Governance

From Open Source Ecology
Jump to: navigation, search

Summary

"Gummit which governs least governs best." However, this places more responsibility on the denizens. With this said, the role relegated to governance is keeping bad actors in check. That allows the flourishing of prosperity in face of unethical behavior.

OSE Proposal for Application to New Microstates

  • There are no professional bureaucrats. They must be productive, and commit extra time to bureaucracy. It is critical that bureaucrats understand Production.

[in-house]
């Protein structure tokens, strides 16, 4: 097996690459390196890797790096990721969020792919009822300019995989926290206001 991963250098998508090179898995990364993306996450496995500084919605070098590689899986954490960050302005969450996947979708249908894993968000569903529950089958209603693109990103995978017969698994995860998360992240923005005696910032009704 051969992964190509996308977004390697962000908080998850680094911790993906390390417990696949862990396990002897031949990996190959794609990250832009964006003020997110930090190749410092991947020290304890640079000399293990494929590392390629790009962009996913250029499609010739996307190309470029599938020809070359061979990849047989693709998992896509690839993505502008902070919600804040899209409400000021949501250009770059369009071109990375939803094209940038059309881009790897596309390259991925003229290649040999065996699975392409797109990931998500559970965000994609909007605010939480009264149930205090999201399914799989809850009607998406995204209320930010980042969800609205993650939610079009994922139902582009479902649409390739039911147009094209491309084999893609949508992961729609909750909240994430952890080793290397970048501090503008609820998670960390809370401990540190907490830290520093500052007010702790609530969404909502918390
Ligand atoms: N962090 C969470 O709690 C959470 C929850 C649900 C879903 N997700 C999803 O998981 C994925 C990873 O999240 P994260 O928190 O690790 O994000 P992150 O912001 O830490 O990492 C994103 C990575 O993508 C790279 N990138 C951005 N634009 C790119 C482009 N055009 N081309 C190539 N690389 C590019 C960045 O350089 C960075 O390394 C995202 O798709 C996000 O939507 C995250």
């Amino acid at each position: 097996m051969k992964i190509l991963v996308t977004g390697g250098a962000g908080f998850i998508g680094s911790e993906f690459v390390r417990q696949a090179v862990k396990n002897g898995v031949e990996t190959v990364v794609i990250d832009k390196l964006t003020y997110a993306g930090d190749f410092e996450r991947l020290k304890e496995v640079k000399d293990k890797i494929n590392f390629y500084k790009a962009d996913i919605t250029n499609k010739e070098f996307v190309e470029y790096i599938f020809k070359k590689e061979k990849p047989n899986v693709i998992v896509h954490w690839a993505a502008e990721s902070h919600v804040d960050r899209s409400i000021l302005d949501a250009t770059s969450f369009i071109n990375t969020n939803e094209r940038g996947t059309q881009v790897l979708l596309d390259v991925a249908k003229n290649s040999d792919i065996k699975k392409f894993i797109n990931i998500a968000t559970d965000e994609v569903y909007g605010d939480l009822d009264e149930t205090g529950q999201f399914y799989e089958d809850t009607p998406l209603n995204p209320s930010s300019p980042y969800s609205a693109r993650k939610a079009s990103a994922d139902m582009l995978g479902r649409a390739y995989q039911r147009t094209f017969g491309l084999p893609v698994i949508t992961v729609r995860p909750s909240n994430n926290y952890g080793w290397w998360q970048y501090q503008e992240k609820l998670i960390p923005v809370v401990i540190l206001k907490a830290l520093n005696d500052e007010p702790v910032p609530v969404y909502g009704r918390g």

• Model could be similar to OSE's growth model of bootstrap funding via Extreme Manufacturing, which funds innovation, but must be done to provide a Neosubsistence based economy
  • Ultimate philosophy of governance is provided by a Board of Elders, who subscribe to generally accepted principles of not killing, stealing, and otherwise being responsible and ethical.
  • Natural laws apply equally to everyone. Administrative laws do no apply equally. Those who demonstrate responsibility may replace legal compliance with voluntary compliance. As such, the law is granular in its application to detail. This system must be designed to be just, and may be an algorithm for administration via artificial intelligence

More